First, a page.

5. "Network Theory" or: The Discovery of P2P principles in the Cosmic Sphere

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5. "Network Theory" or: The Discovery of P2P principles in the Cosmic Sphere

5.1.A. Distributed networks and 'Small World' theory

5.1.B. Equipotentiality vs. the Power Law

5.1.A. Distributed networks and 'Small World' theory

Note the difference in the above section title. Here we are not speaking of emergence, but rather the recognition or discovery of principles within the natural world, which obey P2P principles. They were always-already there, but we have only recently learned to see them. Technology reflects, to a certain extent, humanity’s growing knowledge of the natural world. Technological artifacts and processes integrate and embed in their protocols, this growing knowledge. And lately, we have learned to see the natural (physical, biological, cognitive) world quite differently from before. No longer as mechanisms or hierarchies, but as networks. Thus, the fact that engineers, software architects, and social network managers are devising and implementing more and more P2P systems also reflects this new understanding. Studies of distributed intelligence in physical systems, of the swarming behavior of social insects, of the ‘wisdom of crowds’, as well as of collective intelligence in the human field, show that in many situations participative distributed system functions more efficiently than command and control systems which create bottlenecks. In natural systems, true centralized and hierarchic command and control systems seem rather rare.

Though there can be said to exist hierarchies in nature, such as a succession of progressively more enfolding systems, and many pyramidal systems of command and control in human society, the former are better called 'holarchies', as actual command and control systems are actually quite rare. More common is the existing of multiple agents, which through their interaction, create emergent coherent orders and behavior. The brain for example, has been shown to be a rather egalitarian network of neurons, and there is no evidence of a command center . And there are of course multiple scientific fields where this is now shown to be the case. Network theory is therefore focused on the interrelationships of equipotent, and distributed agents, and how complex systems arise from them. Network theory is a form of systemic reductionism, which focuses on the interaction of agents, without looking much at their 'personal' characteristics, but is remarkably successful in explaining the behavior of many systems. Thus, if historians are starting to look at the world in terms of flows, social science in general is increasingly looking at its objects of study in terms of social network analysis .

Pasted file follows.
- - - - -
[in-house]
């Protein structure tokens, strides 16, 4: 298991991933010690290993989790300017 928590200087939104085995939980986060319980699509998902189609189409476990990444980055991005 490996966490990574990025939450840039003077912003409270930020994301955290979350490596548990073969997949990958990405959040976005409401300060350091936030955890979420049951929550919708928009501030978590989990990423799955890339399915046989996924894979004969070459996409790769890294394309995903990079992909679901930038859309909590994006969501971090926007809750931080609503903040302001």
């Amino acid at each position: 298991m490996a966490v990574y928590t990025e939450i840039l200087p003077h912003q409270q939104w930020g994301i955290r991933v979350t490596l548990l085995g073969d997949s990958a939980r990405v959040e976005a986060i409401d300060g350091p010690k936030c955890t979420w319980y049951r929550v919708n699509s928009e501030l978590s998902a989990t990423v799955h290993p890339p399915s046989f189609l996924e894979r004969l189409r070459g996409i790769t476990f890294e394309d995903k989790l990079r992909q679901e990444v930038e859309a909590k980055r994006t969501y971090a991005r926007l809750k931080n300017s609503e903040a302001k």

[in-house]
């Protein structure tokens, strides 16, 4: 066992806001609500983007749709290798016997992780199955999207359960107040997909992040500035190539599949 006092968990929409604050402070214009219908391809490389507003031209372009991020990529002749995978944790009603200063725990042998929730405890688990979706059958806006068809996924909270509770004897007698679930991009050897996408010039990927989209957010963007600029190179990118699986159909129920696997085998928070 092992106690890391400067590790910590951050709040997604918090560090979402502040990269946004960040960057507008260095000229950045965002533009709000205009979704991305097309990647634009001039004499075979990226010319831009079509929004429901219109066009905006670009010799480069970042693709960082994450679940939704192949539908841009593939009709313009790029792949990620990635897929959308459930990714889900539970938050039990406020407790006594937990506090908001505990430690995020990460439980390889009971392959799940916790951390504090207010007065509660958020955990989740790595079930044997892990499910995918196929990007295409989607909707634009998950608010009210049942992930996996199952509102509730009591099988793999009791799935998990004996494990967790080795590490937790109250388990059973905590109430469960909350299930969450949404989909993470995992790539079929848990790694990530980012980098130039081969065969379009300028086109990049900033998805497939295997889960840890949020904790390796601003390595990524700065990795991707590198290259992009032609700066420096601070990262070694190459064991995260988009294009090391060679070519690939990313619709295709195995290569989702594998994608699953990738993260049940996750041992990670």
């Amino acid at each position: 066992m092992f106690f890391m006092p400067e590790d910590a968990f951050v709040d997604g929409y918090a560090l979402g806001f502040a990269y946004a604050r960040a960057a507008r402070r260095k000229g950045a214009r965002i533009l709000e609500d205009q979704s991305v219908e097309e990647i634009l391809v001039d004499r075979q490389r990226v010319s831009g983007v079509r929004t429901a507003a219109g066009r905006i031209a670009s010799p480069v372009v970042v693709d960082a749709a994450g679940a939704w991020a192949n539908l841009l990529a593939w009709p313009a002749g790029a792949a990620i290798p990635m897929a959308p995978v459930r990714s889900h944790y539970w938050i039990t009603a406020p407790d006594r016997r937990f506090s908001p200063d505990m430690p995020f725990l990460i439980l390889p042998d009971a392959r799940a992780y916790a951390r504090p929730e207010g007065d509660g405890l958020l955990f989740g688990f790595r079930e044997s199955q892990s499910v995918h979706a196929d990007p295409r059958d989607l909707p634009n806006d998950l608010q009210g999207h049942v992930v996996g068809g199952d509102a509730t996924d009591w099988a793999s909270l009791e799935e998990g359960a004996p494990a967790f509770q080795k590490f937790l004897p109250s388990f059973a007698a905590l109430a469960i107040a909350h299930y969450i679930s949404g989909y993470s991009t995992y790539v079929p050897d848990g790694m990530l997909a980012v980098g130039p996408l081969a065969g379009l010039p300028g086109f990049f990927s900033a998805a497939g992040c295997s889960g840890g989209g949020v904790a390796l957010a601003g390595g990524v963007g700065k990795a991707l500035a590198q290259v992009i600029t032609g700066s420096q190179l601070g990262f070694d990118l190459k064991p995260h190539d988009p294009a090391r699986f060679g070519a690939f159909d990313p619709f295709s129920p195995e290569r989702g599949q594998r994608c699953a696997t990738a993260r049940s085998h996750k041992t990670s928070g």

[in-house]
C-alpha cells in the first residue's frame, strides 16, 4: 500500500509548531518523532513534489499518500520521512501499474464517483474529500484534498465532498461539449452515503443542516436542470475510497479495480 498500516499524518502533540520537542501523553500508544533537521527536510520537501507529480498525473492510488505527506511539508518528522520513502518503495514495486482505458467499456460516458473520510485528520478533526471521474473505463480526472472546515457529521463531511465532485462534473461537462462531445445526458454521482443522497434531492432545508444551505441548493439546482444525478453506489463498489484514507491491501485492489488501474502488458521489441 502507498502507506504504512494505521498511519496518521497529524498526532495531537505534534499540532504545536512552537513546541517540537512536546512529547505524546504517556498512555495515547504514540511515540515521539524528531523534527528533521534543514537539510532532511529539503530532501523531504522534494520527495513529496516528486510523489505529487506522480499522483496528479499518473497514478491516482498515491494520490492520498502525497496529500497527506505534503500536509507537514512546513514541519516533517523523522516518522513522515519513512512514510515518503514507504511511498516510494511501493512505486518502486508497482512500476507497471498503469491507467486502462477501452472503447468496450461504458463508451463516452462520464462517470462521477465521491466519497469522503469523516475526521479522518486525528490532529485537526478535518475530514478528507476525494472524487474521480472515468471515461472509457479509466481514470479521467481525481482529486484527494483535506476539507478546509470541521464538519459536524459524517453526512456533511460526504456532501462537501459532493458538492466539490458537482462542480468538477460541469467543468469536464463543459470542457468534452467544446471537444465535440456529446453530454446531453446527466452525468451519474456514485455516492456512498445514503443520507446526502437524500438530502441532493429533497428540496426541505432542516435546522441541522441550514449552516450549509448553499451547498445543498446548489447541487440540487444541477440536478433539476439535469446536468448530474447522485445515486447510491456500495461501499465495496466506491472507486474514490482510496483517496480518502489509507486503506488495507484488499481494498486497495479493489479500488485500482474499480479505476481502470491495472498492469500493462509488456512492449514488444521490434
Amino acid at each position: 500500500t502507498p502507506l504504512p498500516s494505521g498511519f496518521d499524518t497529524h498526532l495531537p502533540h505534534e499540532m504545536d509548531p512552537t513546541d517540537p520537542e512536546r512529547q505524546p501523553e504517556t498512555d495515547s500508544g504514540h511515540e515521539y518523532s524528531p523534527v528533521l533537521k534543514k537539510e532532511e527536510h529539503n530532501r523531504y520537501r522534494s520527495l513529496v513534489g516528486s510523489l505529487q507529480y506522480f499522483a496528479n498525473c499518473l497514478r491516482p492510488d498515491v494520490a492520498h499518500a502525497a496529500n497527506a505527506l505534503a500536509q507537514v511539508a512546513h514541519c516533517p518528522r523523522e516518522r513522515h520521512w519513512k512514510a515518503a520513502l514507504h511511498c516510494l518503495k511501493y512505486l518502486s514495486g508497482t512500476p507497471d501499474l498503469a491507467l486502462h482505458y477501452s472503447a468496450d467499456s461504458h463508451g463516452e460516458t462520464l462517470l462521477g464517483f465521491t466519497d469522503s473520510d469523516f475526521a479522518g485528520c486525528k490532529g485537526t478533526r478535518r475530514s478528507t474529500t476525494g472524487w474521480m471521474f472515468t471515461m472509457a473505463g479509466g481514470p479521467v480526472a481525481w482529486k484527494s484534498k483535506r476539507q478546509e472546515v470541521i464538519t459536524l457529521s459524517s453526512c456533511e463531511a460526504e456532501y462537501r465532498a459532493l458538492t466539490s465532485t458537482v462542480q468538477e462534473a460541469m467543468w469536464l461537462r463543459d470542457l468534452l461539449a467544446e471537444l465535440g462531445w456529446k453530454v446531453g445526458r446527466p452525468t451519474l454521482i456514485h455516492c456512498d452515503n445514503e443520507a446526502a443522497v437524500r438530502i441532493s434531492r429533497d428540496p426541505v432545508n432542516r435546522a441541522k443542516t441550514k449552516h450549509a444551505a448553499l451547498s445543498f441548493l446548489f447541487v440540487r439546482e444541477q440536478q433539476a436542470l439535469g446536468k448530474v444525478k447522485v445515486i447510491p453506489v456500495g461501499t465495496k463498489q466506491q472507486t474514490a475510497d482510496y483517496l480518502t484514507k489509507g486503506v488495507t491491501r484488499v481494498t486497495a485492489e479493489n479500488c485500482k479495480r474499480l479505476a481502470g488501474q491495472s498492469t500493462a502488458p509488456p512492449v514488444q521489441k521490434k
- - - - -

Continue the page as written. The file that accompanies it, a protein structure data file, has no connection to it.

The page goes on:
An important contribution is the work of Alexander R. Galloway, Protocol, because he clearly makes the important distinction between 'decentralized' and 'distributed' networks. First we had centralized networks. In this format, all links between nodes must go through the center, which has to authorize or enable them. Think about mainframe computers with dumb terminals, or the central switches in telephone systems. In a second phase, networks are decentralized, which means the center is broken up in several subcenters. Here, linkages and actions between nodes must still pass through one of these subcenters. An example is the American airport system, organized around hubs such as Atlanta. To go from one regional city to another, you must pass through such a hub. In distributed networks, such as the network of interstate highways or the internet, this requirement no longer applies. Hubs, i.e. nodes that carry more links than others, may exist, but they are optional, and grow organically, they are not obligatory or designed beforehand. Abstract network theory, seeing hubs in both cases, may miss this important point. Peer to peer is the relational dynamic of distributed networks! A distributed network may or may not be a egalitarian network (see just below).

Nexus is a book by Mark Buchanan, who summarizes network theory investigations for the lay public, focusing on small world networks. These differ from totally random networks, where it takes many steps to go from one node to another, and are characterized by a relative 'low degree of separation'. Typically, human society is determined by no more than six degrees of separation: it never takes more intermediaries to contact any other person on the planet. Such networks come in two varieties: 1) aristocratic networks, where it is larger hubs and connectors who are responsible for linking the network together as a whole; and egalitarian networks, where the nodes have largely a same number of links, but while the majority has strong links to a few surrounding links with whom they interact a lot, a minority has weak ties with faraway nodes, and it is they who are responsible for holding the network together, and rapidly moving information from one local or affinity group, to another different one. Each forms has its strength and weaknesses: aristocratic networks are very strong in resisting random attacks, but vulnerable when their connectors are attacked, while egalitarian networks are more vulnerable to random disruption.